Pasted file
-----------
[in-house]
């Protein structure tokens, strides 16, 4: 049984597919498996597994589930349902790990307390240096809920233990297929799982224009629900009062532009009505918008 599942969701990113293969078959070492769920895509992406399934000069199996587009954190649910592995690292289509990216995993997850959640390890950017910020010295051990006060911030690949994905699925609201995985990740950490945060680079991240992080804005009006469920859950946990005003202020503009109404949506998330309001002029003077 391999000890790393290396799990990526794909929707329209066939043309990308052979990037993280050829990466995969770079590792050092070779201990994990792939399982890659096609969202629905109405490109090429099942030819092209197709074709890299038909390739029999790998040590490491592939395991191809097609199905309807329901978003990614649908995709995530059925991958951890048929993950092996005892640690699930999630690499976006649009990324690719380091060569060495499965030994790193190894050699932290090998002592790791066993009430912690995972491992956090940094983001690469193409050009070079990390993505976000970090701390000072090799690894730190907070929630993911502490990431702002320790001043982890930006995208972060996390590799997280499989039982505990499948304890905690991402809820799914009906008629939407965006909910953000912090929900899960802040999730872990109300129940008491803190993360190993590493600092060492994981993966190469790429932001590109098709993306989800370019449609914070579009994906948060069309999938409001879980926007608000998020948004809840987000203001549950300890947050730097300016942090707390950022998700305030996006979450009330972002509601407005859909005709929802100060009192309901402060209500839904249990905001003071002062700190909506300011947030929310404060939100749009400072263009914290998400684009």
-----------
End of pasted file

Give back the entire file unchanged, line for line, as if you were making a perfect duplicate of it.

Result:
[in-house]
């Protein structure tokens, strides 16, 4: 049984597919498996597994589930349902790990307390240096809920233990297929799982224009629900009062532009009505918008 599942969701990113293969078959070492769920895509992406399934000069199996587009954190649910592995690292289509990216995993997850959640390890950017910020010295051990006060911030690949994905699925609201995985990740950490945060680079991240992080804005009006469920859950946990005003202020503009109404949506998330309001002029003077 391999000890790393290396799990990526794909929707329209066939043309990308052979990037993280050829990466995969770079590792050092070779201990994990792939399982890659096609969202629905109405490109090429099942030819092209197709074709890299038909390739029999790998040590490491592939395991191809097609199905309807329901978003990614649908995709995530059925991958951890048929993950092996005892640690699930999630690499976006649009990324690719380091060569060495499965030994790193190894050699932290090998002592790791066993009430912690995972491992956090940094983001690469193409050009070079990390993505976000970090701390000072090799690894730190907070929630993911502490990431702002320790001043982890930006995208972060996390590799997280499989039982505990499948304890905690991402809820799914009906008629939407965006909910953000912090929900899960802040999730872990109300129940008491803190993360190993590493600092060492994981993966190469790429932001590109098709993306989800370019449609914070579009994906948060069309999938409001879980926007608000998020948004809840987000203001549950300890947050730097300016942090707390950022998700305030996006979450009330972002509601407005859909005709929802100060009192309901402060209500839904249990905001003071002062700190909506300011947030929310404060939100749009400072263009914290998400684009």